It is the exact right time to invest in a Flowbee, and more grooming tips
Barbershops and nail salons across the Southland may be closed (through at least mid-April), but the hair on your head and the nails on your digits are going to keep growing regardless.
Therefore, unless you gentlemen plan to come out the other end of this safer-at-home period looking like Saddam Hussein emerging from his spider hole in 2003, you’re going to have to pick up the slack and do some of these previously outsourced grooming tasks yourself.
DIY haircuts that don’t suck (and one that does)
For those who spent their formative years watching late-night TV infomercials circa 1990, nothing epitomized the technological wizardry and unlimited potential of the at-home haircut like the Flowbee, a gizmo that attached to the hose of a home vacuum cleaner and clipped hair by sucking it toward the clipper’s recessed blades. (Added bonus? Less mess!)
Invented by San Diego carpenter Rick Hunts, it sold in the millions and spawned many a pop culture meme (perhaps most memorably in the Suck Kut scene from “Wayne’s World”). If you’re hoping to add a dash of nostalgia to your DIY haircut adventure, you’re in luck because the Flowbee still exists and can be ordered online from the fantastically retro-looking flowbee.com website for $98.95 plus shipping and handling. (But wait! There’s more! For an additional $41, they’ll throw in a mini vacuum cleaner.)
And if you order one, you apparently won’t be the only one thinking about the quirky comforts of home haircuts past; according to Flowbee’s customer service department, the made-in-Texas contraption is currently “flying off the shelves.”
While a Flowbee instructional DVD will cost another $9.50, if your preference is to embark on an adventure in home haircuts unaided by the family vacuum cleaner, YouTube is full of free tutorials for the neophyte self-coiffer.
Start by searching for DIY plus the type of haircut you’re aiming for (taper fade, for example, or Mohawk or the 1920s-style undercut from “Boardwalk Empire”). Next, narrow the field by watching a few different options to make sure you’ve found a presentation style and pacing that fits your skill level. Only after you’re confident you understand all the steps in the cut should you pick up your weapon of choice. (More on that below.)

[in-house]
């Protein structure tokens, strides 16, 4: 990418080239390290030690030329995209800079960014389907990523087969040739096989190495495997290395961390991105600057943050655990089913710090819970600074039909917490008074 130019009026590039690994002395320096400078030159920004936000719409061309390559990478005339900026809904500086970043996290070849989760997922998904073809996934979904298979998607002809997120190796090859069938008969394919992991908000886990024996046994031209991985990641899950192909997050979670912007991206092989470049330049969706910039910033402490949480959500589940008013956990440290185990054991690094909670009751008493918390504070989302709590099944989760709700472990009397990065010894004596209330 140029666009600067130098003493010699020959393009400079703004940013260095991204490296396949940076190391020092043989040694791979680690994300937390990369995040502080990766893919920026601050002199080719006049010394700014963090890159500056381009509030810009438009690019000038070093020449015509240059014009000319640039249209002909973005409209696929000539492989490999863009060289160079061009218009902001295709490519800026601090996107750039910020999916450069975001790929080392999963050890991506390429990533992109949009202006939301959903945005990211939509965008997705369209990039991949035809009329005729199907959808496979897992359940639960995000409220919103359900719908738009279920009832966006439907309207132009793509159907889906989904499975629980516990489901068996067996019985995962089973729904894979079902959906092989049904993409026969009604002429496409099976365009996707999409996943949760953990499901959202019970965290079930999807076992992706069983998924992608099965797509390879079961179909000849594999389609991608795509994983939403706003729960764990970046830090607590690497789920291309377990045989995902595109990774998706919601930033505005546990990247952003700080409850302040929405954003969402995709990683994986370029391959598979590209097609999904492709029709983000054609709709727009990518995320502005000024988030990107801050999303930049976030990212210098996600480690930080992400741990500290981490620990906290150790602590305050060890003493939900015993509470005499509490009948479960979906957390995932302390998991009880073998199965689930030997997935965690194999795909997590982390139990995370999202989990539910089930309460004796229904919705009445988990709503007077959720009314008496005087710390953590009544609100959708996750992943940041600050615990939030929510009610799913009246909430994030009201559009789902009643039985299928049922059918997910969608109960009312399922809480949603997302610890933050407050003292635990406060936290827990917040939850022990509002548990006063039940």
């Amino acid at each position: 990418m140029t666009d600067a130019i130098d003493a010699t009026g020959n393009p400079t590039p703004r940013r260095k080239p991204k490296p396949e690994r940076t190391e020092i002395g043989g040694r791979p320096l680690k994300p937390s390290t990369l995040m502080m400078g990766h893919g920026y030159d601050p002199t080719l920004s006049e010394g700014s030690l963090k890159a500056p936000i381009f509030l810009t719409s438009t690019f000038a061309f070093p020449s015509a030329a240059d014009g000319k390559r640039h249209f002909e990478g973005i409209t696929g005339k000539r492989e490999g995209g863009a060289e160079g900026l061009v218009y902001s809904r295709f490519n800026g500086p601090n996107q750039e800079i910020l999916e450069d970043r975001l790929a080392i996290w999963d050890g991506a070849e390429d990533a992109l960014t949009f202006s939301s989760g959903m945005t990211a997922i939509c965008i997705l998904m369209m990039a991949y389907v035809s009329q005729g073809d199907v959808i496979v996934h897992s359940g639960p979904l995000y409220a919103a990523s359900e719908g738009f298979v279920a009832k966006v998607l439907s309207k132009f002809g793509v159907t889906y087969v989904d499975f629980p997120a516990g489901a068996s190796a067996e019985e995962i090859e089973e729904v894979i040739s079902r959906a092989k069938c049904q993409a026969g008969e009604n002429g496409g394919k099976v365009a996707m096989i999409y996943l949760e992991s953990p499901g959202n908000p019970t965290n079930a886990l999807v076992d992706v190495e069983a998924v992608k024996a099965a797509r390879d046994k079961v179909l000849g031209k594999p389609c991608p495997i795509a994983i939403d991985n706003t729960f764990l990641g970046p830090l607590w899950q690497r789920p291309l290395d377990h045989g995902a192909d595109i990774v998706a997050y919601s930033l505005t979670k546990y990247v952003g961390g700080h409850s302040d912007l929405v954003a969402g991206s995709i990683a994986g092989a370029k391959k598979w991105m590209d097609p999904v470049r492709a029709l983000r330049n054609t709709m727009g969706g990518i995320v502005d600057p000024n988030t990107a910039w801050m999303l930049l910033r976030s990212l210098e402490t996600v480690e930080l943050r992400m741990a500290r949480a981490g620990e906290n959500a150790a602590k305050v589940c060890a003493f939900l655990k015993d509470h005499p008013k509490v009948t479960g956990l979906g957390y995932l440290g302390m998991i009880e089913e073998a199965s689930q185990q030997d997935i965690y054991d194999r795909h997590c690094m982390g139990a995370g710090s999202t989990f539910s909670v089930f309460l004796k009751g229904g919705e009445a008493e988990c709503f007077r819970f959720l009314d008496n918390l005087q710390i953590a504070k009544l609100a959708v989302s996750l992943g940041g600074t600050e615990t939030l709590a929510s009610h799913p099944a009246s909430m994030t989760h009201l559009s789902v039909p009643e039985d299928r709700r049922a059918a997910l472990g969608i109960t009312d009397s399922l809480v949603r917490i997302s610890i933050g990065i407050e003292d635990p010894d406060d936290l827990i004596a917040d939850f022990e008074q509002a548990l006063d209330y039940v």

The YouTube channel Tips for Clips does a great job of explaining each step as well as demystifying some of the often-confusing barbershop lingo (even if you ultimately take your DIY advice elsewhere, watching the primer on barbering terms will be four minutes and 42 seconds well spent) and the recent tutorial “Grooming HACKS to Avoid Cutting Your Own Hair” offers a middle path for those not quite ready to take the tonsorial plunge.
You get what you pay for, of course, and many of the biggest names in men’s grooming have compiled their own tutorials (video and otherwise) in hopes of convincing you to buy their brand. Wahl, which has more than a century of experience in the clipper category (namesake founder Leo J. Wahl patented his electromagnetic hair clipper way back in 1919), will school you with its Haircuts 101 video tutorials, and Remington’s “Get Inspired” blog offers a deep bench of tips and tricks — for women as well as men with different types of hair — arranged by category.